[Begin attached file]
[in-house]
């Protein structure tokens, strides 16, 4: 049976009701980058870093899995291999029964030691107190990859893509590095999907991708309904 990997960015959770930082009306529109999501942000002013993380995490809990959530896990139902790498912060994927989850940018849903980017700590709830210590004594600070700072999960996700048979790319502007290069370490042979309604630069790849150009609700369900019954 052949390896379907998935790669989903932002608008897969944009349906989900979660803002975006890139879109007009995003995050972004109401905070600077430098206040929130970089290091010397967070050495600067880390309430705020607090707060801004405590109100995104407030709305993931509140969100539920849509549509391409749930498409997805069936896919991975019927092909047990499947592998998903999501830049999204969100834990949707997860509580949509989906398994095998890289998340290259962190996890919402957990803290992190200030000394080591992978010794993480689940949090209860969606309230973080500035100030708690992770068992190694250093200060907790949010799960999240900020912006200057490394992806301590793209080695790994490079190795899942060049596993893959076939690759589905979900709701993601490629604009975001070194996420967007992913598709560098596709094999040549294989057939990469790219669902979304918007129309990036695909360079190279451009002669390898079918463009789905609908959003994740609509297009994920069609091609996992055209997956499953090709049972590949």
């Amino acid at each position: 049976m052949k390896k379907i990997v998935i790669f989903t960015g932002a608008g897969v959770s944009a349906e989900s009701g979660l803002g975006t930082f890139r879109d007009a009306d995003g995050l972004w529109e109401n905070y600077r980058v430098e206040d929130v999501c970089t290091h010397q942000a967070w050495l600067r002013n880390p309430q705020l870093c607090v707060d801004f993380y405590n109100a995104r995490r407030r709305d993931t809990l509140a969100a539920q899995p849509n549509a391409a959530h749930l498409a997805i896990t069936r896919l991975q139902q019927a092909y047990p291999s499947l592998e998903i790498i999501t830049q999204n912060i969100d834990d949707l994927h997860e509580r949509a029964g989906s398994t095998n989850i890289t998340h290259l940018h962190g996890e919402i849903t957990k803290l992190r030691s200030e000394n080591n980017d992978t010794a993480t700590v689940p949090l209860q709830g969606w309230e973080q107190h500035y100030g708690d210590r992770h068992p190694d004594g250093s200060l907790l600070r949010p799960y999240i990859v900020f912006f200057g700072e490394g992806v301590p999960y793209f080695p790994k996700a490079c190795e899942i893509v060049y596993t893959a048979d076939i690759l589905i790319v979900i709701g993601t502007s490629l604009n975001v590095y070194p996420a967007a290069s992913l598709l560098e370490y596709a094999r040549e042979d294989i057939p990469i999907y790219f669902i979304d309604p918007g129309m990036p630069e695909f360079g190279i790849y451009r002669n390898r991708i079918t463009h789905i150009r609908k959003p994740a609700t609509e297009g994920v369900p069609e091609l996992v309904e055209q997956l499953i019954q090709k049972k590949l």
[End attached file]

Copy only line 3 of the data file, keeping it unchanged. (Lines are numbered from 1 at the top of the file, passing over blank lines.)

């Amino acid at each position: 049976m052949k390896k379907i990997v998935i790669f989903t960015g932002a608008g897969v959770s944009a349906e989900s009701g979660l803002g975006t930082f890139r879109d007009a009306d995003g995050l972004w529109e109401n905070y600077r980058v430098e206040d929130v999501c970089t290091h010397q942000a967070w050495l600067r002013n880390p309430q705020l870093c607090v707060d801004f993380y405590n109100a995104r995490r407030r709305d993931t809990l509140a969100a539920q899995p849509n549509a391409a959530h749930l498409a997805i896990t069936r896919l991975q139902q019927a092909y047990p291999s499947l592998e998903i790498i999501t830049q999204n912060i969100d834990d949707l994927h997860e509580r949509a029964g989906s398994t095998n989850i890289t998340h290259l940018h962190g996890e919402i849903t957990k803290l992190r030691s200030e000394n080591n980017d992978t010794a993480t700590v689940p949090l209860q709830g969606w309230e973080q107190h500035y100030g708690d210590r992770h068992p190694d004594g250093s200060l907790l600070r949010p799960y999240i990859v900020f912006f200057g700072e490394g992806v301590p999960y793209f080695p790994k996700a490079c190795e899942i893509v060049y596993t893959a048979d076939i690759l589905i790319v979900i709701g993601t502007s490629l604009n975001v590095y070194p996420a967007a290069s992913l598709l560098e370490y596709a094999r040549e042979d294989i057939p990469i999907y790219f669902i979304d309604p918007g129309m990036p630069e695909f360079g190279i790849y451009r002669n390898r991708i079918t463009h789905i150009r609908k959003p994740a609700t609509e297009g994920v369900p069609e091609l996992v309904e055209q997956l499953i019954q090709k049972k590949l």